Grants for Chemistry Teachers With Innovative Ideas

American Chemical Society will be awarding grants of up to $1,500. The ACS-Hach High School Chemistry Grant is awarded to U.S. high school chemistry teachers to support ideas that transform classroom learning, foster student development and reveal the wonders of chemistry. Applications are accepted annually February 1 – April 1. Applicants for the 2012-2013 award cycle will be notified of their status by June 30, 2012. 

In the past, awards have been given for laboratory equipment, instructional materials, professional development and field studies.  

Hurtful Words in the Hallway, Sexual Harassment in High School

It was a normal day at school when I asked a friend if he could tell my teacher that I would be late to class while I grabbed something from the library. “Oh, I’ll tell her you’re off having sex with all those guys.”

This was my friend. It was a disrespectful comment, but I brushed it off. He was known as a bit of a comedian, but I knew he considered me a nice girl. It wasn’t until I walked away that I heard another voice say, “Because it’s likely.”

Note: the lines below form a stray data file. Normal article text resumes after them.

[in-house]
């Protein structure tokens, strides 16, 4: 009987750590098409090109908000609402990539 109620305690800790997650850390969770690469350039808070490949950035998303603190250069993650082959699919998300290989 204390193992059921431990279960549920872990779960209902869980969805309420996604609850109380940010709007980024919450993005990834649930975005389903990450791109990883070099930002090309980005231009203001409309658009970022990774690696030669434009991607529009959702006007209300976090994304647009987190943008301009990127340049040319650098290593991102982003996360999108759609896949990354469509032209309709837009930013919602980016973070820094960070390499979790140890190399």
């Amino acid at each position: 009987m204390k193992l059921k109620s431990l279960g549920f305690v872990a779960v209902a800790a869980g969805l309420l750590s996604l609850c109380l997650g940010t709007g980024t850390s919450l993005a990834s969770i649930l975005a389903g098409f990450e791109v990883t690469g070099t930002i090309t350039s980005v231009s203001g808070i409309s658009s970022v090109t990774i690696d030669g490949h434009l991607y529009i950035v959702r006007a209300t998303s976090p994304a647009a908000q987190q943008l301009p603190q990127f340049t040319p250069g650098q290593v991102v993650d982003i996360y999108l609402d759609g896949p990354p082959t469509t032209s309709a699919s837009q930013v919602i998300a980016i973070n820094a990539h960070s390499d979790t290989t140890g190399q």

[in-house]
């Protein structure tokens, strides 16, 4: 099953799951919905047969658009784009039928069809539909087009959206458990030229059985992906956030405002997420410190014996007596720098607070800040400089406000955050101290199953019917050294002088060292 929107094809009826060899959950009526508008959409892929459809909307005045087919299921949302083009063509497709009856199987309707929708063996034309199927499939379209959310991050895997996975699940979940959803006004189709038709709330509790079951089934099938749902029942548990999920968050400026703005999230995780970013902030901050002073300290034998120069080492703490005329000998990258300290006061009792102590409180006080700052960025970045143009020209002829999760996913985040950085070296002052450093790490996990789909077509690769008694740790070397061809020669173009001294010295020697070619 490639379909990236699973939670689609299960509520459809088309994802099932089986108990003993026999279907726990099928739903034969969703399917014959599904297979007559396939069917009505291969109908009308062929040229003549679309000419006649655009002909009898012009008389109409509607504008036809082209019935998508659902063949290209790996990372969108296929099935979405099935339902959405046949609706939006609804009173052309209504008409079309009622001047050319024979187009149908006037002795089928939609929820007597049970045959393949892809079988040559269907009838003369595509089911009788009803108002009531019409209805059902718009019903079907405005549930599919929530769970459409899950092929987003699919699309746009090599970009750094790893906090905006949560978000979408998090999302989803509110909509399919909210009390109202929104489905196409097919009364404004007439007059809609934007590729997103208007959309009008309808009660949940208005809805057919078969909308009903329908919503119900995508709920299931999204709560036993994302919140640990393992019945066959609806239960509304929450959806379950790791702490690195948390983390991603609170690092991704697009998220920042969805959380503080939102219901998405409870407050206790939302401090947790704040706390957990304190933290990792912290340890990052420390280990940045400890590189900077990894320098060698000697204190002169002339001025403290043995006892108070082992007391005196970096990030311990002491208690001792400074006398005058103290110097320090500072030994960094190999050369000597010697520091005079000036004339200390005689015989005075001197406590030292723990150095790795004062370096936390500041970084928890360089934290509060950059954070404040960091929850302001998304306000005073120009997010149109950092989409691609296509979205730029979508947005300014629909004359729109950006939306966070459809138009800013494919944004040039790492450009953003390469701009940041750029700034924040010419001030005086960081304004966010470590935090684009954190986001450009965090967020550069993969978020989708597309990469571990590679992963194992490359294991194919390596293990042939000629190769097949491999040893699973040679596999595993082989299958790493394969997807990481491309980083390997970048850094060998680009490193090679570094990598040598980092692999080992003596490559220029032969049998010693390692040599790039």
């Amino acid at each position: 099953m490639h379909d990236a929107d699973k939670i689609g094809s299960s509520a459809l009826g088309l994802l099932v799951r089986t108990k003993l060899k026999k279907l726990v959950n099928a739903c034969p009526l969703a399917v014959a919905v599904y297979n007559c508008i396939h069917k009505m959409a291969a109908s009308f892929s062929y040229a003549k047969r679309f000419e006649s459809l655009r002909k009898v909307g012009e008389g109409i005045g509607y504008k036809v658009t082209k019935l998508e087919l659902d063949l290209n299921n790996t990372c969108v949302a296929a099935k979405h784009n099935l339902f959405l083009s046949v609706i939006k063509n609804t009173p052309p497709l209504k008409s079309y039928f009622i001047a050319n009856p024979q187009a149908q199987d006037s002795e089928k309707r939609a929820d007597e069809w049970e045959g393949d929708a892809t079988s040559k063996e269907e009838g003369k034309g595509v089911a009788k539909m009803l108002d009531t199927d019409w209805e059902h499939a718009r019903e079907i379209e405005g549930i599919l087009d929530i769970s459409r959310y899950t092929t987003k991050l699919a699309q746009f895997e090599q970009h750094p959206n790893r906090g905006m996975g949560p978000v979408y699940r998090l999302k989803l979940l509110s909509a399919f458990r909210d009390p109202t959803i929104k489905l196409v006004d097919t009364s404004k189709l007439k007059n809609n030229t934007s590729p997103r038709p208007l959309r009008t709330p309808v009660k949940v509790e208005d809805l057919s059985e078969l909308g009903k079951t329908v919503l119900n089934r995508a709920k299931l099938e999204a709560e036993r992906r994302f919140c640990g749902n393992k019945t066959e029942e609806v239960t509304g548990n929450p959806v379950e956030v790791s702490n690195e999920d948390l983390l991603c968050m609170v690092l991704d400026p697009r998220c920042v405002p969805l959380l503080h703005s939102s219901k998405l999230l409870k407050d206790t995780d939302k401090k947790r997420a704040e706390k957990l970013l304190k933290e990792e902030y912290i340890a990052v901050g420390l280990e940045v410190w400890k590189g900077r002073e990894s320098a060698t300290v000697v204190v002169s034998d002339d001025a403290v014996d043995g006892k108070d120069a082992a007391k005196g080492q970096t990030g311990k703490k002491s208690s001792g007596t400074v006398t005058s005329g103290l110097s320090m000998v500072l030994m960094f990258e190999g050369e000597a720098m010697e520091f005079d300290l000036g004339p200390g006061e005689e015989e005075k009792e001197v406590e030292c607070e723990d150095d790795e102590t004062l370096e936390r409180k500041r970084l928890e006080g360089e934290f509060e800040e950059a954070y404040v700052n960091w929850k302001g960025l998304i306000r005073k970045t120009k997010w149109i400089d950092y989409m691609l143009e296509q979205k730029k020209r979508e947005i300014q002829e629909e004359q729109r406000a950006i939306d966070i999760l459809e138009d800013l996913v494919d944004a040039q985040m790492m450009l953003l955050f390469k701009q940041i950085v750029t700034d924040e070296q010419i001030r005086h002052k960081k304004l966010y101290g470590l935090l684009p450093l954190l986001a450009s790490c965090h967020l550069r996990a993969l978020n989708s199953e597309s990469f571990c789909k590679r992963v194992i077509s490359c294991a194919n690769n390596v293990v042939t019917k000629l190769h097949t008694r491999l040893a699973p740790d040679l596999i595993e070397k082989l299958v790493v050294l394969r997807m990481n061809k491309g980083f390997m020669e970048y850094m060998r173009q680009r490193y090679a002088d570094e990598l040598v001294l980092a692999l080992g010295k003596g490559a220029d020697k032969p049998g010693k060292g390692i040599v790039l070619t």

We’re taught that sexual harassment is an often violent and deplorable act found in the workplace or on the street.

Ty Cobb On Safe Schools for LGBT Youth

Lesbian, gay, bisexual and transgender (LGBT) youth across America are facing a crisis in the juvenile justice system as a result of harmful discrimination in their homes, schools and communities. Recent studies demonstrate that continued harassment of LGBT youth in their schools place them at a higher risk for involvement with the system. LGBT youth are more likely to skip school to avoid victimization and in the process face truancy charges. Additionally, other LGBT students end up in the system on assault or disorderly conduct charges after they try to defend themselves against bullying by their classmates. In other instances, LGBT youth are disproportionately targeted by school officials for punishment, often referring them to juvenile court for conduct that is more appropriately handled in school.

Grant offers Kids Learning Labs in Libraries and Museums

The MacArthur Foundation is offering a grant designed for Learning Labs in Libraries and Museums for middle and high school kids. This grant will help fund the planning and designing of 30 Learning Labs in libraries and museums throughout the country. These labs will be designed to help kids learn through digital and traditional media. The deadline for this grant is August 15, 2011. Eligibility: Libraries or parent organizations, academic or administrative unit/library consortium, library associations, nonprofits and units of state or local governments.  

AT&T Offers Grant to Stop the Drop-outs


AT&T is offering a grant to help stop high school kids from dropping out of school. Statistics indicate that one out of three public high school kids don’t graduate. The company's grant is focused on helping reduce this statistic and help inspire kids to want to graduate. The grant has a rolling deadline.